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01.12.2017 | Research | Ausgabe 1/2017 Open Access

Alzheimer's Research & Therapy 1/2017

Personalized predictive modeling for patients with Alzheimer’s disease using an extension of Sullivan’s life table model

Zeitschrift:
Alzheimer's Research & Therapy > Ausgabe 1/2017
Autoren:
Eric Stallard, Bruce Kinosian, Yaakov Stern
Wichtige Hinweise

Electronic supplementary material

The online version of this article (doi:10.​1186/​s13195-017-0302-6) contains supplementary material, which is available to authorized users.

Abstract

Background

Alzheimer’s disease (AD) progression varies substantially among patients, hindering calculation of residual total life expectancy (TLE) and its decomposition into disability-free life expectancy (DFLE) and disabled life expectancy (DLE) for individual patients with AD. The objective of the present study was to assess the accuracy of a new synthesis of Sullivan’s life table (SLT) and longitudinal Grade of Membership (L-GoM) models that estimates individualized TLEs, DFLEs, and DLEs for patients with AD. If sufficiently accurate, such information could enhance the quality of important decisions in AD treatment and patient care.

Methods

We estimated a new SLT/L-GoM model of the natural history of AD over 10 years in the Predictors 2 Study cohort: N = 229 with 6 fixed and 73 time-varying covariates over 21 examinations covering 11 measurement domains including cognitive, functional, behavioral, psychiatric, and other symptoms/signs. Total remaining life expectancy was censored at 10 years. Disability was defined as need for full-time care (FTC), the outcome most strongly associated with AD progression. All parameters were estimated via weighted maximum likelihood using data-dependent weights designed to ensure that the estimates of the prognostic subtypes were of high quality. Goodness of fit was tested/confirmed for survival and FTC disability for five relatively homogeneous subgroups defined to cover the range of patient outcomes over the 21 examinations.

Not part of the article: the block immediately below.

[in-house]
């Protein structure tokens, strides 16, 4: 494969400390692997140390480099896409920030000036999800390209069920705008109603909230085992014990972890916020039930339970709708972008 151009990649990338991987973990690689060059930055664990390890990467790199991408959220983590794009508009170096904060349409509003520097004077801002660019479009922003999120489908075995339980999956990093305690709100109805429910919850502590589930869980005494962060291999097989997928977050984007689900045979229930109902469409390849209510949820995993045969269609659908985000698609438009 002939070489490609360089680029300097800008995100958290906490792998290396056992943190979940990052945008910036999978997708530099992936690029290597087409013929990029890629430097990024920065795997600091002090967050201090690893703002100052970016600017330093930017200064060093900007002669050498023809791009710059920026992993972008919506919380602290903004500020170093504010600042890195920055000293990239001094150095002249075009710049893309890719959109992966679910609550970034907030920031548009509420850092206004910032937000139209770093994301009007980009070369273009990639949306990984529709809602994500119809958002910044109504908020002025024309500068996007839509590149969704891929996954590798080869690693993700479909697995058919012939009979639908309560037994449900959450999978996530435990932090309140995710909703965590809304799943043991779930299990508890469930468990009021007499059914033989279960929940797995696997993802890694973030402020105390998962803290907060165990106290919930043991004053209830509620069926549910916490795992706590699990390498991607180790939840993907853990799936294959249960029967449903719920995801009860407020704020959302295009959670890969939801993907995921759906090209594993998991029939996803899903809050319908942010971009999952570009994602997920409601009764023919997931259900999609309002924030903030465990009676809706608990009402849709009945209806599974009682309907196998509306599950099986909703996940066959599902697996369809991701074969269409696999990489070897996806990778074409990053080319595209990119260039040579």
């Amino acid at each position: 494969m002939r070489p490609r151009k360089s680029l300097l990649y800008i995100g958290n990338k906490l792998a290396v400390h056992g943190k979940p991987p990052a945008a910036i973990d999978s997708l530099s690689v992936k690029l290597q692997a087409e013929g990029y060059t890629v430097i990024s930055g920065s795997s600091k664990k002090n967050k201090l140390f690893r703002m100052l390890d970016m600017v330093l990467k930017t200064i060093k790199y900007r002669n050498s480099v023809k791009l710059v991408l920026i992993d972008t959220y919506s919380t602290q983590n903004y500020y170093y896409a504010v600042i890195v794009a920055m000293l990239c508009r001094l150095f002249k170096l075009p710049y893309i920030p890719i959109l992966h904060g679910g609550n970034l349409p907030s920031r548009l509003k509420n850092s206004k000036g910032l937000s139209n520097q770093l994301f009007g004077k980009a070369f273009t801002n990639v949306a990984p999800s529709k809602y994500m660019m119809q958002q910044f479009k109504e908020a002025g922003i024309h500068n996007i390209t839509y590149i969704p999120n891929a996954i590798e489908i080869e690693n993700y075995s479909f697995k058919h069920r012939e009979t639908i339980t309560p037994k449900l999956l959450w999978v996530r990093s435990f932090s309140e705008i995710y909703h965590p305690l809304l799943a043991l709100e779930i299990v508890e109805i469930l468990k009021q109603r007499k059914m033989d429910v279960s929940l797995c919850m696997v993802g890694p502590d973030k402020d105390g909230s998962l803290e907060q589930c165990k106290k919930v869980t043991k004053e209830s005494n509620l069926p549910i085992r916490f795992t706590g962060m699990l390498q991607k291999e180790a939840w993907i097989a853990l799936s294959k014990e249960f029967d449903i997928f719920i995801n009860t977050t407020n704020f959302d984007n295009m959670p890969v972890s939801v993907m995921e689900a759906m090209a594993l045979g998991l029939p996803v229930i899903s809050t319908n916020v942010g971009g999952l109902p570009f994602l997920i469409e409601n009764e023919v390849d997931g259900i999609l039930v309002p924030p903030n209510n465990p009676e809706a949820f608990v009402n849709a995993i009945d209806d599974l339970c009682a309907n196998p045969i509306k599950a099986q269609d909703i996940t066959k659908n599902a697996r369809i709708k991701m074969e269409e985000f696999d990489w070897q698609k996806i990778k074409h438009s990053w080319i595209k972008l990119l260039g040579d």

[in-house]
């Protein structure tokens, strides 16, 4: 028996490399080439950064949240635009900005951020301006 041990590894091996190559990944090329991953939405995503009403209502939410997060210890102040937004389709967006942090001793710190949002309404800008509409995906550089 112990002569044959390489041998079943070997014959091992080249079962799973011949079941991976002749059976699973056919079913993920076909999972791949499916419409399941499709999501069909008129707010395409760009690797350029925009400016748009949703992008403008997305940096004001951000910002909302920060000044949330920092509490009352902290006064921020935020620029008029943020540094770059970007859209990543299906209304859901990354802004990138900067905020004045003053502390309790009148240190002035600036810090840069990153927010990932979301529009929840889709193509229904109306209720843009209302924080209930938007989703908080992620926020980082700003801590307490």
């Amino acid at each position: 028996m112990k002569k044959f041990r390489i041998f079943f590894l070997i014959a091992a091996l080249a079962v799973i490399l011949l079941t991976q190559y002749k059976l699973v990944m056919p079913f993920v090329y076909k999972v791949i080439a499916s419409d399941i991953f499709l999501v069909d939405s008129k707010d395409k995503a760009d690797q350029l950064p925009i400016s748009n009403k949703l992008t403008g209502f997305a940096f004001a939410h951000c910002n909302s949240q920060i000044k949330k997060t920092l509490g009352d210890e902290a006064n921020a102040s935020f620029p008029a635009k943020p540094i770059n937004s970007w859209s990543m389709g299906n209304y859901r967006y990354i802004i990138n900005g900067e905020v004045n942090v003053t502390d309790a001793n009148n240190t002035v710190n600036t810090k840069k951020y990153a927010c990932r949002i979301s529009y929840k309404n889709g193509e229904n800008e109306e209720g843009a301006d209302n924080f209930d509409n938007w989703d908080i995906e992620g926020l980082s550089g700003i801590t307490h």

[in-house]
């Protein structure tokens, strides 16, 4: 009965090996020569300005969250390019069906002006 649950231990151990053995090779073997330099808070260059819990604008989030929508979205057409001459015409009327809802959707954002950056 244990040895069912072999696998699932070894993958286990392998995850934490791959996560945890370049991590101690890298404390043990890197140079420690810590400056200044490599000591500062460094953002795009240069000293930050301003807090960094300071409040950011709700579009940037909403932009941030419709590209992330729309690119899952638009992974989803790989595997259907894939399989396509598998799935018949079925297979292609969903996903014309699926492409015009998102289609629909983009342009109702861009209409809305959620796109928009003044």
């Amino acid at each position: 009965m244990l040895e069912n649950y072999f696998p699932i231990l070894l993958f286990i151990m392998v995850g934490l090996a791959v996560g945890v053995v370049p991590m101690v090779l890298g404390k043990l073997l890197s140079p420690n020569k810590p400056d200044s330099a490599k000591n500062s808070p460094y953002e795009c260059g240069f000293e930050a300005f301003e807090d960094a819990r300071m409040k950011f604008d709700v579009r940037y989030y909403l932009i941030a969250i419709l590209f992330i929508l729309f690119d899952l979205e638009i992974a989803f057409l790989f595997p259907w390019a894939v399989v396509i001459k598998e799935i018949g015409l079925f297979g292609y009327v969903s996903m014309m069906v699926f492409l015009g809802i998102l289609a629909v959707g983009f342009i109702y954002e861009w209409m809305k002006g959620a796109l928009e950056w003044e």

Results

The substantial heterogeneity in initial patient presentation and AD progression was captured using three clinically meaningful prognostic subtypes and one terminal subtype exhibiting highly differentiated symptom severity on 7 of the 11 measurement domains. Comparisons of the observed and estimated survival and FTC disability probabilities demonstrated that the estimates were accurate for all five subgroups, supporting their use in AD life expectancy calculations. Mean 10-year TLE differed widely across subgroups: range 3.6–8.0 years, average 6.1 years. Mean 10-year DFLE differed relatively even more widely across subgroups: range 1.2–6.5 years, average 4.0 years. Mean 10-year DLE was relatively much closer: range 1.5–2.3 years, average 2.1 years.

Conclusions

The SLT/L-GoM model yields accurate maximum likelihood estimates of TLE, DFLE, and DLE for patients with AD; it provides a realistic, comprehensive modeling framework for endpoint and resource use/cost calculations.
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